The Arizona Diamondbacks are a pretty interesting team. They’ve got some good pieces in both the infield and outfield, as well as in the rotation. The had the best team UZR of any team in the league during the regular season. However, they also had the most strikeouts and worst bullpen WAR of any team in baseball. If they want to climb out of the cellar, that has to change.
I believe their bullpen issue can be solved largely internally. They’ve got a few strong young arms in the minors, and at this point it’s just a matter of which of them can be effective in the big leagues. It might take some moving around to figure that out, but they’ll get the right combination eventually.
However, they do have an opportunity to upgrade at first. With Adam LaRoche’s one-year, 4.5 million dollar deal expiring, the Diamondbacks can bring in a first baseman with a bigger bat, potentially sacrificing some of their defensive surplus to add some pop to the lineup. LaRoche struck out in 30.7% of his at-bats last season, ranking him third among regular first baseman (behind fellow free agents Adam Dunn and Carlos Peña. We’ll get to them later in the offseason.). The Diamondbacks set an all-time MLB record for strikeouts this season, and although it didn’t doom them to subpar scoring, upping their OBP by striking out a little less could go a long way toward helping the Snakes get back into contention.
To fill the gap, I’m going to suggest they go after longtime Chicago first sacker Paul Konerko. Paulie, as he’s affectionately known on the South Side, was a 4.2 WAR player last year, and because of his age and a fairly strong first base market, could come relatively cheap in terms of both money and years. Konerko struck out in 20.1% of his at-bats last year, which immediately provides a more than 10% improvement from the performance LaRoche provided last season. This contributes to Konerko’s .068 point advantage in OBP (.393 to .325), as does Konerko’s much stronger walk rate. Konerko will also add a good deal of power, as his .272 ISO was third among first baseman last year, far superior to LaRoche’s .207.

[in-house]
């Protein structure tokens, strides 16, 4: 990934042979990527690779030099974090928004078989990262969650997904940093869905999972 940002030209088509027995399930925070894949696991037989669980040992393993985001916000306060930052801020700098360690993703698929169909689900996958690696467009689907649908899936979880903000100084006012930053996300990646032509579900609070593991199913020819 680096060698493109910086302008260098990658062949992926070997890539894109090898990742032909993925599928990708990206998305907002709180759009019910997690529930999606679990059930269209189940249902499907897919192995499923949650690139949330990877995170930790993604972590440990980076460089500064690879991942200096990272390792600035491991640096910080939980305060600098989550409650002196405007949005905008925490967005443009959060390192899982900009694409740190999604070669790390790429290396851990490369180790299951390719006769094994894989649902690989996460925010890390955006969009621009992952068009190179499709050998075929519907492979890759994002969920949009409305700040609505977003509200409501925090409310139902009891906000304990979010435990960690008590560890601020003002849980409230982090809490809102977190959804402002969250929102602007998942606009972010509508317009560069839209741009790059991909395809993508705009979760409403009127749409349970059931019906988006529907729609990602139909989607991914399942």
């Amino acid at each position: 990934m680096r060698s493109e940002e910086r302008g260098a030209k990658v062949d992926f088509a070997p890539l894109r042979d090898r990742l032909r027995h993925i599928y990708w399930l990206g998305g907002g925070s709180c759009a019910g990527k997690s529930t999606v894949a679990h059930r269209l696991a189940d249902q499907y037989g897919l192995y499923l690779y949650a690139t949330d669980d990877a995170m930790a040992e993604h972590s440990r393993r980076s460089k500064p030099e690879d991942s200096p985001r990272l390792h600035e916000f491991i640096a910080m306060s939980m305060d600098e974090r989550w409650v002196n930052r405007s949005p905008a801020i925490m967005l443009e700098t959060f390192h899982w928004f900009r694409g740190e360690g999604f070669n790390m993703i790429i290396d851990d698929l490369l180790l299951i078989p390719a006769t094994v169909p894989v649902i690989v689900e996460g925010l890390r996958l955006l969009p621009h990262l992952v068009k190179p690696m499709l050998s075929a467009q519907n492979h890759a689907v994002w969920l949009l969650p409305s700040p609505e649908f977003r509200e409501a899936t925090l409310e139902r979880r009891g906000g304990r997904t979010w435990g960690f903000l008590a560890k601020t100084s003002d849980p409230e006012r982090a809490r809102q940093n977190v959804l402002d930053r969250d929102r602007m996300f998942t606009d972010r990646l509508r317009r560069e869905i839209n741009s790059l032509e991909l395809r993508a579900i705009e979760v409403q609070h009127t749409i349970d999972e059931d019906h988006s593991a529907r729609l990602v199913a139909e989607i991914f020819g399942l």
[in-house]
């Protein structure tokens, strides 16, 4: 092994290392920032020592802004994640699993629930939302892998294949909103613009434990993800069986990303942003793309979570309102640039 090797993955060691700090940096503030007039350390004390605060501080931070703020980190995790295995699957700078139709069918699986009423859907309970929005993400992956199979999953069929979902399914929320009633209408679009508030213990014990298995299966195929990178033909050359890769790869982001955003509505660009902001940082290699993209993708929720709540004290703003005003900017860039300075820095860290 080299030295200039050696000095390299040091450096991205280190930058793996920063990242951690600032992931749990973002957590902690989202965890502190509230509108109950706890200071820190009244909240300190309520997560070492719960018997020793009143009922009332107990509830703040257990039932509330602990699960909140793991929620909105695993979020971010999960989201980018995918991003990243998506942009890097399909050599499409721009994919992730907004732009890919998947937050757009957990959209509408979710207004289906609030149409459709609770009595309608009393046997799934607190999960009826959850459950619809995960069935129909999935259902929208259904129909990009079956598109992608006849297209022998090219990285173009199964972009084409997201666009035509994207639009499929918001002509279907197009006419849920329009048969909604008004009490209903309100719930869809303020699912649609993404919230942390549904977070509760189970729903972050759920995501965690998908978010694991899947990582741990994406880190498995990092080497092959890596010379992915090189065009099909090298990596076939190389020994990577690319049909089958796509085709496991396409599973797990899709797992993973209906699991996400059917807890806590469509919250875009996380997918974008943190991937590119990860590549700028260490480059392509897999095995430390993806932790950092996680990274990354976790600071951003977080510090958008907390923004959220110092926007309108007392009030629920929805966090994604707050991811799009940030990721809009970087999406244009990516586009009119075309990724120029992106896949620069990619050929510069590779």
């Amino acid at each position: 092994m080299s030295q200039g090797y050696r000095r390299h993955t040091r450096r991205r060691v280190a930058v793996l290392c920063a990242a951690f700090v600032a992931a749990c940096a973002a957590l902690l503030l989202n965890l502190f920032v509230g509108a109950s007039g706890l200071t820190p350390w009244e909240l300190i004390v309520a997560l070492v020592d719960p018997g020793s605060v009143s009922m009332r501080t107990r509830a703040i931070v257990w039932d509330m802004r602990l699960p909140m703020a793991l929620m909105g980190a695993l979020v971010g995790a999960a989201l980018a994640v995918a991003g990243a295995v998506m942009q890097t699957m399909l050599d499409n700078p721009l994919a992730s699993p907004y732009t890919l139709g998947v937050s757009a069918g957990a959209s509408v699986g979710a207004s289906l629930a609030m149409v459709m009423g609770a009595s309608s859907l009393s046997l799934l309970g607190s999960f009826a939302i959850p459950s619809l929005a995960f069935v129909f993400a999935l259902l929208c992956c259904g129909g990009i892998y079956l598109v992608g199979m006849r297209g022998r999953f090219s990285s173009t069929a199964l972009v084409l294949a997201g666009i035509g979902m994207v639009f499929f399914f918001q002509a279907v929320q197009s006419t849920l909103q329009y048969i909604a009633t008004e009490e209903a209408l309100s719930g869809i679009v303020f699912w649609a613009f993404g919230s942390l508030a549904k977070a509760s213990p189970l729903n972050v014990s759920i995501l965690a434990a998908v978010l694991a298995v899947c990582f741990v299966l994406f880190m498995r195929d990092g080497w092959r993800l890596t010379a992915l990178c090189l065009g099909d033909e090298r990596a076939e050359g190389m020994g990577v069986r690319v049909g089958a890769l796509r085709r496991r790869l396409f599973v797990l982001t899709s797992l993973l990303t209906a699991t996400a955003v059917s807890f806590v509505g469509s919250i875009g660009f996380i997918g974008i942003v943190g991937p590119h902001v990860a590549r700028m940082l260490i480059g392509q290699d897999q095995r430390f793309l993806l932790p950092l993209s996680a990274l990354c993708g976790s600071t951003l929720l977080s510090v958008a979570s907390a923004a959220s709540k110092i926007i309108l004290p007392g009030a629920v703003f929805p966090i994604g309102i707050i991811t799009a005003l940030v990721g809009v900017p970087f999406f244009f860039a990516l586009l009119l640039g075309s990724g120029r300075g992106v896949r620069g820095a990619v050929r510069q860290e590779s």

2010 was Konerko’s first real solid season in a few campaigns. He’ll probably experience a little bit of a drop in production simply based on the fact that last year was above his true talent level. His BABIP and HR/FB were both higher than his career averages, so he should see some regression. That said, last year was his first season in the last five years in which he was significantly below-average defensively, so I’m guessing his UZR climbs slightly from the –13.4 he put up in 2010.
Overall, Konerko will provide a boost in power and on-base skill from LaRoche. Though he may be a bit of a step down defensively, the glove-minded Diamondbacks should be willing to accept that to improve their offense and avoid breaking their own record for single season strikeouts. Konerko should be available for a reasonable price, and can fill the position until Brandon Allen proves he’s ready for big-league action. Though Allen has shown promise, he struck out in nearly half of his 56 major league at-bats in 2010. It’s a small sample size, but he’ll probably need at least a bit more seasoning in the minors before he can be an everyday first baseman for a contending ballclub. For this reason, and all the others outlined above, Paul Konerko is the DBacks’ Perfect Pickup.